Monday, August 15, 2016
Here, thanks to the good people at SCOTUSblog, are some thoughts of mine about the upcoming Trinity Lutheran case -- another one that, I cannot help thinking, will turn out differently than in would have otherwise as a result of Justice Scalia's death.
I end with this:
Will any of the Justices examine or embrace the claim, advanced in the amicusbrief filed by the Lambda Legal Defense and Education Fund that the Constitution should be read to disallow government from cooperating, even through neutral programs, with religious organizations that “discriminate on the basis of religion and other grounds”? I have argued in academic writing that it is a mistaken oversimplification to equate invidious and irrational “discrimination” by governments with religious organizations’ efforts to operate in keeping with their religious teachings, character, and mission. The government, of course, may and should not discriminate on the basis of religion. However, there is not (or, at least, there should not be) anything objectionable about a religious school or social-welfare agency hiring for mission. Nor does the latter become objectionable, let alone unconstitutional, simply because the religious actor is cooperating with the government to do good works like feeding the hungry, caring for the sick, or educating the young. Unfortunately, some seem determined to wage an aggressive culture-war campaign that conflates religious commitments with “bigotry.” Will the Court resist, or enlist in, this effort?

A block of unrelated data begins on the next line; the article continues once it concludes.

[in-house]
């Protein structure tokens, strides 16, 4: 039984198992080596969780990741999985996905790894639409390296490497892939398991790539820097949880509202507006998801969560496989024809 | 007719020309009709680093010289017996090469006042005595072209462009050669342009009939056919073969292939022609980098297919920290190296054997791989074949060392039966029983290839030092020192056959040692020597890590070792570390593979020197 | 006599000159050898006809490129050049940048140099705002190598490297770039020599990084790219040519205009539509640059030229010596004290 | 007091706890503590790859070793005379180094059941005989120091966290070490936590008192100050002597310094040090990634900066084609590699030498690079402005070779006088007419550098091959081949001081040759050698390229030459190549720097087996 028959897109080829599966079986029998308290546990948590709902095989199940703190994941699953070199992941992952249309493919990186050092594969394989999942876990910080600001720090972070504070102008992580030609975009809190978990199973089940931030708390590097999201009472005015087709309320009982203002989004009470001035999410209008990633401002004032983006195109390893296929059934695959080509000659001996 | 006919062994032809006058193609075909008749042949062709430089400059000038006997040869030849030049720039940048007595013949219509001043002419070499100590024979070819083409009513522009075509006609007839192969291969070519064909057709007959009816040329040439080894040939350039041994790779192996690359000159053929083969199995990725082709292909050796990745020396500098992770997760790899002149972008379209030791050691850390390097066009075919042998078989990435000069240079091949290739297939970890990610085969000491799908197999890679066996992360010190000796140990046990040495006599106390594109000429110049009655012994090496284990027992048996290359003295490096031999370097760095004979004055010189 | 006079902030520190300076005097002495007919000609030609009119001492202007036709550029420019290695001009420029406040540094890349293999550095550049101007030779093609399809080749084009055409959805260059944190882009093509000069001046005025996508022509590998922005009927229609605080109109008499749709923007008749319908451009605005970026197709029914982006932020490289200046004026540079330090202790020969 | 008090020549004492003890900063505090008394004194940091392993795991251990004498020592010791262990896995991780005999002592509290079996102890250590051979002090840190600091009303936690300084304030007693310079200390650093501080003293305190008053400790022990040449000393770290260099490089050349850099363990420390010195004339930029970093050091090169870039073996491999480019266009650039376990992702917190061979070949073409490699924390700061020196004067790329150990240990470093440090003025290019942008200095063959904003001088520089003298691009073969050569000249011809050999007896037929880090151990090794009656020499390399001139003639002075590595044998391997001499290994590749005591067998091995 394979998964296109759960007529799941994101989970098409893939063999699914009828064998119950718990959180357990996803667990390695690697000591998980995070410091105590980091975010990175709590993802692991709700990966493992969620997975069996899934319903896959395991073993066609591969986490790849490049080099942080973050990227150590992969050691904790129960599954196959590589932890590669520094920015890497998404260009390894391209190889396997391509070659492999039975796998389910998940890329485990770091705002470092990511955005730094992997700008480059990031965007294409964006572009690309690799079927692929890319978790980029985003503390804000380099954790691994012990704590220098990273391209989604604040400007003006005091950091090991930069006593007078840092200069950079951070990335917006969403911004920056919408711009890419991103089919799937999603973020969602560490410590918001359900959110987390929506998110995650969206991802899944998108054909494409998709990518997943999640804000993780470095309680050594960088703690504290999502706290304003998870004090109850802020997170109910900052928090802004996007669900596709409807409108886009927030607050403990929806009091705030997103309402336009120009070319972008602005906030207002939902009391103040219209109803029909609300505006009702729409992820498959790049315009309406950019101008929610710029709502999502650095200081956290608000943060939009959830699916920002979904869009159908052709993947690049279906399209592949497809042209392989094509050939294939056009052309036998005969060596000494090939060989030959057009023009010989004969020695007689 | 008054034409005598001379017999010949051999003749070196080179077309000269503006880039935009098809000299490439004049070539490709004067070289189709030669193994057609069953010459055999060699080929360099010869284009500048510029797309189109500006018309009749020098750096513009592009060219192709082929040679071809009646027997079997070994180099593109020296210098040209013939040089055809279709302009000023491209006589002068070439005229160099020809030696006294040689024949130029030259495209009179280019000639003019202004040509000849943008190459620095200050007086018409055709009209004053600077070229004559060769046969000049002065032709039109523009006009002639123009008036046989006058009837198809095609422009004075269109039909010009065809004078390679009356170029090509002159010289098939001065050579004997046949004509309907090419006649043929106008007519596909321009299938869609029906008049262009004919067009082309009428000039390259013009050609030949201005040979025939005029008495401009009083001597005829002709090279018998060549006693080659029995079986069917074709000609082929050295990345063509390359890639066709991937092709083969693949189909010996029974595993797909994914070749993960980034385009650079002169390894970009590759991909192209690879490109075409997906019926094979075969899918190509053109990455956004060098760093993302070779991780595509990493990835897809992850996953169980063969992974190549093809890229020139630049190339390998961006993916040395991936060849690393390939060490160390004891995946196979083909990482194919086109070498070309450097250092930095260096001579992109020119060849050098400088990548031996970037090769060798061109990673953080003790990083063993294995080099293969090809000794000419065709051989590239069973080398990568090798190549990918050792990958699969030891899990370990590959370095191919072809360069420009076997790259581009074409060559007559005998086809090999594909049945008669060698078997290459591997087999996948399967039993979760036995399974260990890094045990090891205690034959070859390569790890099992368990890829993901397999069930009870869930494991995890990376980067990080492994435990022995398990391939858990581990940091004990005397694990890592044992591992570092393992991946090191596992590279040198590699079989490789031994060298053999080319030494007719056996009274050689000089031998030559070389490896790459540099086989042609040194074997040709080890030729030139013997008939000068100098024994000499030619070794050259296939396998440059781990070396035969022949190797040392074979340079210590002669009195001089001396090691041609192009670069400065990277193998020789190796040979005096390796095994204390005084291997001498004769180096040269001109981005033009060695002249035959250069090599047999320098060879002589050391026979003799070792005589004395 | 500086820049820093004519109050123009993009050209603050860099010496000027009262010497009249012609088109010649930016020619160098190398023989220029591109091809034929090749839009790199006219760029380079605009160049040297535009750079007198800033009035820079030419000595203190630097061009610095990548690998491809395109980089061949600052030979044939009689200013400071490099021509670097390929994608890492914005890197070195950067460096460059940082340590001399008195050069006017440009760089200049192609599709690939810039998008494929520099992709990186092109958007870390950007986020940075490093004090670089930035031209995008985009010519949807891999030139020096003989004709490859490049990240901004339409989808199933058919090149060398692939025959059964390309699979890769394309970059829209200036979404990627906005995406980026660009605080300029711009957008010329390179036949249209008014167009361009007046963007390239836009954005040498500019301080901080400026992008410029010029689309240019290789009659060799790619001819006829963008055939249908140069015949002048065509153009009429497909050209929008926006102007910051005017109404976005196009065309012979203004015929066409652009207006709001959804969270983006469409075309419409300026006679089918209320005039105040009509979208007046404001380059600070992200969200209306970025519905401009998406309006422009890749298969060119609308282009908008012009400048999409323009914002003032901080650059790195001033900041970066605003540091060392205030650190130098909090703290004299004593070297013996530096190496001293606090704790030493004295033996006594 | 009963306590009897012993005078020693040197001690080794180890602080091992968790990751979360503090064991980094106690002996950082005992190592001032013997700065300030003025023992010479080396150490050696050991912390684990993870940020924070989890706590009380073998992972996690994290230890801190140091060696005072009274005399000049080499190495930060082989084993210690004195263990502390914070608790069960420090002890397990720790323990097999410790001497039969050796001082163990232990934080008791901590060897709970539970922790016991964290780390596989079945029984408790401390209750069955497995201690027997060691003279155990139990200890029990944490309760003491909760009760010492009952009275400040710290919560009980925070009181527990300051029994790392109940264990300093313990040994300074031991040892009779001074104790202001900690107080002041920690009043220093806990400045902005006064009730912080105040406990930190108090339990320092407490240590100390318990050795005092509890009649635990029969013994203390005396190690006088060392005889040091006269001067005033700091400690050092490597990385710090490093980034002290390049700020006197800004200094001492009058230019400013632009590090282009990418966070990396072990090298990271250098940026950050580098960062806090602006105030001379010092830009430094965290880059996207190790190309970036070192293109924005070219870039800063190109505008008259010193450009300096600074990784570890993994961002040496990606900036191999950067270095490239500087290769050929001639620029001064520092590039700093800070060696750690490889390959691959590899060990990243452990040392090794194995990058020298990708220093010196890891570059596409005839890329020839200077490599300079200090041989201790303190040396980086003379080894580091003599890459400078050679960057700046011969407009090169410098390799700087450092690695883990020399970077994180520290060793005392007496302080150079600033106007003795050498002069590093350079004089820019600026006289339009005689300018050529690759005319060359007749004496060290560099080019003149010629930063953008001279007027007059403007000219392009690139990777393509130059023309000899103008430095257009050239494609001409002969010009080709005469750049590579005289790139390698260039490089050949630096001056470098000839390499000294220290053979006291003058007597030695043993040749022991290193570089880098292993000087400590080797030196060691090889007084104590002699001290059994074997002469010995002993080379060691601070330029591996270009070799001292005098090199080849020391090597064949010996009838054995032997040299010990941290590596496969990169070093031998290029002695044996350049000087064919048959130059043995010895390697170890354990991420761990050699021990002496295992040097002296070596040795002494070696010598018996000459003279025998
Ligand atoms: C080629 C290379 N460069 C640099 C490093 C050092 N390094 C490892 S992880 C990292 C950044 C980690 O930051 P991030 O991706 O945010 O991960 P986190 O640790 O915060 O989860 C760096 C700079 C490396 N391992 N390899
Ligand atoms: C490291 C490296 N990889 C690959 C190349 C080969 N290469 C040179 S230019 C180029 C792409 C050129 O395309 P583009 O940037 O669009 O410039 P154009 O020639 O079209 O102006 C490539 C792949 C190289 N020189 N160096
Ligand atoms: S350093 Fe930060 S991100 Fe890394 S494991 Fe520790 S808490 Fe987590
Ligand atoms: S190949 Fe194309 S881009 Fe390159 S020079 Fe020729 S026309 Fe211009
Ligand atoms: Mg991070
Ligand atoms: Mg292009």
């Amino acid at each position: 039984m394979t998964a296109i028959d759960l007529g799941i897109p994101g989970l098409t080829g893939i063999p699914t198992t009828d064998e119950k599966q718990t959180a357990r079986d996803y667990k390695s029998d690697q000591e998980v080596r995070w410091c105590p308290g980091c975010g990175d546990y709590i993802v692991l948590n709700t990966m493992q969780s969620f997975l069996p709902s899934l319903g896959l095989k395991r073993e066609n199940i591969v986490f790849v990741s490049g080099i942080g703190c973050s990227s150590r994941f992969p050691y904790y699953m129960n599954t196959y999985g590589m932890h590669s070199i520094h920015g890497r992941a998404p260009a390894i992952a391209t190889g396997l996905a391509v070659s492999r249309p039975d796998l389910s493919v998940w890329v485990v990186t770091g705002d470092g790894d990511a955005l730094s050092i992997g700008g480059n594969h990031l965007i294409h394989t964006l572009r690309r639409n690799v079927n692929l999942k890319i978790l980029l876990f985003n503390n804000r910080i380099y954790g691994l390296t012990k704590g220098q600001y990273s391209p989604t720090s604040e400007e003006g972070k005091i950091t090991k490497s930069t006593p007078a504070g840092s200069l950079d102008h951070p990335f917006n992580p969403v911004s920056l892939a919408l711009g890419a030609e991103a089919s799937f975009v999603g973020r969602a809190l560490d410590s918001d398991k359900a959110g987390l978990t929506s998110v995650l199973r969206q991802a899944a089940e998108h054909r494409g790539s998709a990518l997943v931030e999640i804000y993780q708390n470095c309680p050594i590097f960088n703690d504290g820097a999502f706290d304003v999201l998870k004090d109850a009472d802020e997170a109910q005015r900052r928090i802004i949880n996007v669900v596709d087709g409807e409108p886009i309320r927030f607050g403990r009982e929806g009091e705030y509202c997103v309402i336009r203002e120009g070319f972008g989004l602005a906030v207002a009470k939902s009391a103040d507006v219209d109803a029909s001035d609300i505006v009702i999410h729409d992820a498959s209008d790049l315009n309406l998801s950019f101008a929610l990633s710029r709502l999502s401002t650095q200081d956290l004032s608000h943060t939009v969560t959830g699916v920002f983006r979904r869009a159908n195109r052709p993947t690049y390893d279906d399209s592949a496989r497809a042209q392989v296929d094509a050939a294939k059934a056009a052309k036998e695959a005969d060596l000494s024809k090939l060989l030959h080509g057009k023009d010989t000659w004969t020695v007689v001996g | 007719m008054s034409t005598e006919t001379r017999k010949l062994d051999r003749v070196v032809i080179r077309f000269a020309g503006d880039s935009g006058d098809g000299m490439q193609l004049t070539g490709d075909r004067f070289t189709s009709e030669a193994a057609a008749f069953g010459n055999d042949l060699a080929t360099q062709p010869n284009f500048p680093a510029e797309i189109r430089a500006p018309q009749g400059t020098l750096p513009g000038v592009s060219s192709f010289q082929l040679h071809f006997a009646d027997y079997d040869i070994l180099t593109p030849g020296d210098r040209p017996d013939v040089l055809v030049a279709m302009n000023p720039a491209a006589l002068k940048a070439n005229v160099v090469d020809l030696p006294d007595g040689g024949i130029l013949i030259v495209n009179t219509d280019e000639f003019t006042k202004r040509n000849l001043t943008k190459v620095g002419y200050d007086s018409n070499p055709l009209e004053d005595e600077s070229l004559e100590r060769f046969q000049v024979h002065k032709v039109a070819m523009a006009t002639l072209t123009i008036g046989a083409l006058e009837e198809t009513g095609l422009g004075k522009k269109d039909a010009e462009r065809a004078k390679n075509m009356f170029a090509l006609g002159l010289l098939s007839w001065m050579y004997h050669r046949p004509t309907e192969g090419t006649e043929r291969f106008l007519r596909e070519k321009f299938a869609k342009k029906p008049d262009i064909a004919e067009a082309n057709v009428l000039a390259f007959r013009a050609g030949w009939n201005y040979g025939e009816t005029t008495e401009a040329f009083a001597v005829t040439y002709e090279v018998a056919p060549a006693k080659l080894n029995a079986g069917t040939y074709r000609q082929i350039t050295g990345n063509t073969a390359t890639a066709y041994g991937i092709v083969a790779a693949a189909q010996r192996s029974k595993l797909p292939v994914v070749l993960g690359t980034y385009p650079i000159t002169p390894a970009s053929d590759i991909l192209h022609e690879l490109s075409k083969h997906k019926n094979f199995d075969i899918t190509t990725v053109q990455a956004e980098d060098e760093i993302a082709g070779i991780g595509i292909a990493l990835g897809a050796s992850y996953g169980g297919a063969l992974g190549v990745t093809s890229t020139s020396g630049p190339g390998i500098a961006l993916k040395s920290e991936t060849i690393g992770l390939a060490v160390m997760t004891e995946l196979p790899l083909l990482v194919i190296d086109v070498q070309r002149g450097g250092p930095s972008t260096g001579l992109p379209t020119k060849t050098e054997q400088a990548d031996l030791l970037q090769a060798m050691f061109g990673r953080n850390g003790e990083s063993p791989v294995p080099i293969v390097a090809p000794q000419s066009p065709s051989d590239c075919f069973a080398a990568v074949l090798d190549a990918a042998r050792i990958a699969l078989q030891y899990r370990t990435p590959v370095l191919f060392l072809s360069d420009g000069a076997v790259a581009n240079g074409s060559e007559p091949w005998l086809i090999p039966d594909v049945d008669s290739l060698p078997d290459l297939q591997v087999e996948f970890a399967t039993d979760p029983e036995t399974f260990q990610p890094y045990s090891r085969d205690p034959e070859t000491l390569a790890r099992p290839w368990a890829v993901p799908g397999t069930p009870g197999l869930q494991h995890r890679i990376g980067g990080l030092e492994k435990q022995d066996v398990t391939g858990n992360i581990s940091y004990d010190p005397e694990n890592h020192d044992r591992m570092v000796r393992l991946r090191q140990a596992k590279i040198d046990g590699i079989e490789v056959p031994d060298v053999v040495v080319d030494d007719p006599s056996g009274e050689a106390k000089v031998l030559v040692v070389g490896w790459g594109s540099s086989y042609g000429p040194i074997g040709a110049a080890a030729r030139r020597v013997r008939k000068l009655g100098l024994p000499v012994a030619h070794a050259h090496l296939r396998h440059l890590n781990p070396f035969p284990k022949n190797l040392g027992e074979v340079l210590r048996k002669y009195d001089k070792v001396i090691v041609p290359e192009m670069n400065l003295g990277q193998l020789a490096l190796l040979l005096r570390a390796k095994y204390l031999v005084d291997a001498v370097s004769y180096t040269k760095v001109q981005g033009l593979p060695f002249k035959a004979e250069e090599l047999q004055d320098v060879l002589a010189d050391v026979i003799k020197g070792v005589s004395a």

“Separation of church and state” is an important idea. Correctly understood and reasonably implemented, it is a limit on government that protects religious freedom by preventing the government from corrupting religion or interfering in religious groups’ affairs. It does not require, though, and the Constitution’s neutrality principle should not permit, the pointless discrimination at issue in Trinity Lutheran Church.